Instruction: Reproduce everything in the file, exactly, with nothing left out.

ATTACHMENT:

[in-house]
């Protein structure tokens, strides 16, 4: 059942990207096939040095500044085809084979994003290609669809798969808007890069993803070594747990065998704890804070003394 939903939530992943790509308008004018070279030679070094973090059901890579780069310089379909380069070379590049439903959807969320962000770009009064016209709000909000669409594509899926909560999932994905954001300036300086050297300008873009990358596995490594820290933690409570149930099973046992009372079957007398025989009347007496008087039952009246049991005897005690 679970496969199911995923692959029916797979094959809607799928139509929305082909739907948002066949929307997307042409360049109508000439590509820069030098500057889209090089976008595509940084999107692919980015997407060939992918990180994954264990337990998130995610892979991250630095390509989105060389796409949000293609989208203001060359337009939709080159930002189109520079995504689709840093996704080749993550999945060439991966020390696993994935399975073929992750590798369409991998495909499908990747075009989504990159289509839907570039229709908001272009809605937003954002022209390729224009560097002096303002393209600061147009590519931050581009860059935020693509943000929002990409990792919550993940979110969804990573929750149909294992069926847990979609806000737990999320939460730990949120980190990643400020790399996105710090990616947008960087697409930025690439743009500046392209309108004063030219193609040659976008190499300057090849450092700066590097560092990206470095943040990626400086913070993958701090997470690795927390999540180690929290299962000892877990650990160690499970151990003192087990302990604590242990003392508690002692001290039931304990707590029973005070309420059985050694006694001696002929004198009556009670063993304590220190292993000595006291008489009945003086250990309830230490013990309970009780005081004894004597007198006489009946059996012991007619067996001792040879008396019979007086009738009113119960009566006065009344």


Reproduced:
[in-house]
């Protein structure tokens, strides 16, 4: 059942990207096939040095500044085809084979994003290609669809798969808007890069993803070594747990065998704890804070003394 939903939530992943790509308008004018070279030679070094973090059901890579780069310089379909380069070379590049439903959807969320962000770009009064016209709000909000669409594509899926909560999932994905954001300036300086050297300008873009990358596995490594820290933690409570149930099973046992009372079957007398025989009347007496008087039952009246049991005897005690 679970496969199911995923692959029916797979094959809607799928139509929305082909739907948002066949929307997307042409360049109508000439590509820069030098500057889209090089976008595509940084999107692919980015997407060939992918990180994954264990337990998130995610892979991250630095390509989105060389796409949000293609989208203001060359337009939709080159930002189109520079995504689709840093996704080749993550999945060439991966020390696993994935399975073929992750590798369409991998495909499908990747075009989504990159289509839907570039229709908001272009809605937003954002022209390729224009560097002096303002393209600061147009590519931050581009860059935020693509943000929002990409990792919550993940979110969804990573929750149909294992069926847990979609806000737990999320939460730990949120980190990643400020790399996105710090990616947008960087697409930025690439743009500046392209309108004063030219193609040659976008190499300057090849450092700066590097560092990206470095943040990626400086913070993958701090997470690795927390999540180690929290299962000892877990650990160690499970151990003192087990302990604590242990003392508690002692001290039931304990707590029973005070309420059985050694006694001696002929004198009556009670063993304590220190292993000595006291008489009945003086250990309830230490013990309970009780005081004894004597007198006489009946059996012991007619067996001792040879008396019979007086009738009113119960009566006065009344």